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NEWS
April 26, 1992 | JAMES GERSTENZANG, TIMES STAFF WRITER
The White House is preparing an executive order to ease the way for state and local authorities to sell publicly held airports, roads, bridges, sewage treatment plants and other facilities to produce income and reduce their budget drain, a White House official said Saturday. The plan, advanced by the Transportation Department, is being studied at the White House but is not expected to be presented to President Bush for several days, the official said.
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NEWS
June 10, 1998 | From Associated Press
President Clinton on Tuesday unleashed a torrent of public works money, signing a $203-billion transportation bill that will pay for everything from widening highways to installing flush toilets at rest stops. Critics call the legislation pork, but travelers won't have to look far to see the results: Over the next six years, the federal government will spend $167 billion improving, widening and extending its highway system. It will spend an additional $36 billion improving mass transit systems.
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BUSINESS
November 7, 1990 | JAMES FLANIGAN
For all its importance, the issue that may turn out to be the economic hallmark of the 1990s--public investment in roads and bridges, sewers and airports--attracted little controversy in Tuesday's elections. When all the returns are counted, they'll probably show that voters in many states approved bond issues for water and sewage plants, toll roads and public transit, housing, airports and all those other things called infrastructure.
NEWS
September 29, 1993 | LARRY GORDON, TIMES STAFF WRITER
The challenge went out 10 months ago to architects, designers and engineers around the world. Could they meet the elemental human need for a clean and safe restroom capable of withstanding the rigors of American city streets? The response was staggering, contest organizers say. More than 2,000 people asked for applications, and 309 designs for automatically self-cleaning facilities were sent in by May.
NEWS
June 10, 1998 | From Associated Press
President Clinton on Tuesday unleashed a torrent of public works money, signing a $203-billion transportation bill that will pay for everything from widening highways to installing flush toilets at rest stops. Critics call the legislation pork, but travelers won't have to look far to see the results: Over the next six years, the federal government will spend $167 billion improving, widening and extending its highway system. It will spend an additional $36 billion improving mass transit systems.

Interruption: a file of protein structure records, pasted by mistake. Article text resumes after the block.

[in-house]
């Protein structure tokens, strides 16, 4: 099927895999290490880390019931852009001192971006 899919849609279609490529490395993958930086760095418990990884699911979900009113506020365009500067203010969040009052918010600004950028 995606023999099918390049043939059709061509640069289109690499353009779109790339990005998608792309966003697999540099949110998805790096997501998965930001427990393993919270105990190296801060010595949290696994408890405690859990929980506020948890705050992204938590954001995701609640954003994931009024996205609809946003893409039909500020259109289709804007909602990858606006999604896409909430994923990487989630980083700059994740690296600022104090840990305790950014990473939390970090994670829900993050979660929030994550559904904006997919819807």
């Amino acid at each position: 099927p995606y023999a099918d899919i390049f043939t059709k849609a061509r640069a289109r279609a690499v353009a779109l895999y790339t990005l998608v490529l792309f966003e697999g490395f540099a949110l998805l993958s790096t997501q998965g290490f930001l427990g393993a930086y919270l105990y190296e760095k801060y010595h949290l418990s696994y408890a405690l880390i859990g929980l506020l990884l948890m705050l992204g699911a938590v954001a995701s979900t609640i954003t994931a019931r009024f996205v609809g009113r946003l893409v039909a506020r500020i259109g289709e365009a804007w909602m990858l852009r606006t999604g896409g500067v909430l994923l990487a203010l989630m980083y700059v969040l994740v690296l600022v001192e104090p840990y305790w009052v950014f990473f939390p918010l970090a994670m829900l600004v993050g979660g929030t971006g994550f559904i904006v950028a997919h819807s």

NEWS
September 29, 1993 | LARRY GORDON, TIMES STAFF WRITER
The challenge went out 10 months ago to architects, designers and engineers around the world. Could they meet the elemental human need for a clean and safe restroom capable of withstanding the rigors of American city streets? The response was staggering, contest organizers say. More than 2,000 people asked for applications, and 309 designs for automatically self-cleaning facilities were sent in by May.
NEWS
November 10, 1989 | ROBERT W. STEWART, TIMES STAFF WRITER
A bitter dispute is pitting the U.S. government against the Orange County Water District in a showdown over whether the county should pay up to $150,000 a year for the right to use water now being dumped into the ocean. The water district wants to capture for household use 1.6 billion gallons of the spring runoff that each year feeds the flood control reservoir behind the Prado Dam in Riverside County. The U.S.
NEWS
April 26, 1992 | JAMES GERSTENZANG, TIMES STAFF WRITER
The White House is preparing an executive order to ease the way for state and local authorities to sell publicly held airports, roads, bridges, sewage treatment plants and other facilities to produce income and reduce their budget drain, a White House official said Saturday. The plan, advanced by the Transportation Department, is being studied at the White House but is not expected to be presented to President Bush for several days, the official said.
BUSINESS
November 7, 1990 | JAMES FLANIGAN
For all its importance, the issue that may turn out to be the economic hallmark of the 1990s--public investment in roads and bridges, sewers and airports--attracted little controversy in Tuesday's elections. When all the returns are counted, they'll probably show that voters in many states approved bond issues for water and sewage plants, toll roads and public transit, housing, airports and all those other things called infrastructure.
NEWS
November 10, 1989 | ROBERT W. STEWART, TIMES STAFF WRITER
A bitter dispute is pitting the U.S. government against the Orange County Water District in a showdown over whether the county should pay up to $150,000 a year for the right to use water now being dumped into the ocean. The water district wants to capture for household use 1.6 billion gallons of the spring runoff that each year feeds the flood control reservoir behind the Prado Dam in Riverside County. The U.S.
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